A friend of mine, Barbara, has a son, Ben, who is a junior at a private high school in Los Angeles. Ever since he was a toddler Barbara has taught Ben to be nice. Ben is respectful and polite. He is also smart and full of ambition to make his fortune and to save the world.
One serious problem for both Barbara and Ben is that many of the other parents at the same school want their sons and daughters to grow up to be CEOs, and think that to become a successful executive they must not only be assertive, but also arrogant and devious. Recently, a classmate plagiarized one of Ben’s papers. The classmate is both a friend and one of the top students in the class.
I agree with Barbara. I believe that it pays to be nice. And so, I offer the following seven benefits of being nice. I’m sure you can come up with many more on your own.
- It feels good to be nice.
- You can be a CEO and be a nice person. I’m a CEO. I think I’m also a nice person. But, if I had to make a choice, I’d rather be pleasant than pompous.
- If you’re unpleasant to others they will most likely return the favor. Let’s not forget the example of Leona Helmsley who, according to Wikipedia, “had a reputation for tyrannical behavior that earned her the sobriquet Queen of Mean.” Leona served 19 months in prison after a conviction for federal income tax evasion. She was turned in by disgruntled contractors and employees.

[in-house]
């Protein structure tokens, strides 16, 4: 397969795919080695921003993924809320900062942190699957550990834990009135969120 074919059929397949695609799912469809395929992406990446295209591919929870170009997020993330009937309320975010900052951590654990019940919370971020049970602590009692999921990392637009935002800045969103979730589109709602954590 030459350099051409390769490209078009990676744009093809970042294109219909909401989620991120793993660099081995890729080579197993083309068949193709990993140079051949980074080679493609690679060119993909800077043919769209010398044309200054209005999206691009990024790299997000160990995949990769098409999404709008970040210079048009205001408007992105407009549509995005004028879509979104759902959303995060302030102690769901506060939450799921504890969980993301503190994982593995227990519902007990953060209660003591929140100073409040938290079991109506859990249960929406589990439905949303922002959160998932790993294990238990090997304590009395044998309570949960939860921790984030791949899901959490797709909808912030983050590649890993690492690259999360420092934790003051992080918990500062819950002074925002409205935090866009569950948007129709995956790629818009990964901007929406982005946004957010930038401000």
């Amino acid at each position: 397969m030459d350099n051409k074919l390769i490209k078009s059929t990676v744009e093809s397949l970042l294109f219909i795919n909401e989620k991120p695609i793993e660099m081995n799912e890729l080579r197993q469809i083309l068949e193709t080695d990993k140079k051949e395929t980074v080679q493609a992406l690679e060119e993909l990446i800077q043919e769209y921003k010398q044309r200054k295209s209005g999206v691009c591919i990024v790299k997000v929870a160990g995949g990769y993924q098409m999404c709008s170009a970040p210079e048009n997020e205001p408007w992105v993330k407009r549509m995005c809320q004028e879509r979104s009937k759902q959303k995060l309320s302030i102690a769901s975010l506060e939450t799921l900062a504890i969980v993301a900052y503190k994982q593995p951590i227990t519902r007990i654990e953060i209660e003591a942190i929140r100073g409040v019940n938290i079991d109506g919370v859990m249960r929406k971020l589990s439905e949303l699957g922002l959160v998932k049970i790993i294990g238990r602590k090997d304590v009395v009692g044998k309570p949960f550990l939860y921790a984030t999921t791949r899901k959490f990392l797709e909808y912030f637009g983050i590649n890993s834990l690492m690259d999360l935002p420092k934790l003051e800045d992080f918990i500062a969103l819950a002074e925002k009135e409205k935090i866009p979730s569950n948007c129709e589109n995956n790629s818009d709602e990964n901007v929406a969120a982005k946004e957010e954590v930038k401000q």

- If you’re nice to others they are more likely to be nice to you. Life is much easier when your friends and family are fully behind you. This also applies to your life partner.
- Being nice to others opens doors. Carlos, a friend of mine, was hired for a top executive job because he helped a neighbor by shopping for her groceries while she was sick in bed for a week. She happened to be the assistant to the woman who owns the business.
- People who are nice tend to be happy, and create a circle of supportive warmth around them. Would you rather swim in warm water, or ice?
- You will live longer and enjoy yourself more. For many years my dad has been the perfect portrait of a man who is kind, helpful, and supportive of his friends and family. We all love him and help him in his life. My dad will celebrate his 103rd birthday in three months.
The choice is entirely up to you. You can wake up each day with a snarl or with a smile. In my life, I see a lot of happy faces around me. I don’t see many frowns.
This morning I received a text from one of my daughters. “Good morning Dad. I hope you have a great day! Love you. Sara.”
I’d like to pass that along. I hope you have a great day!
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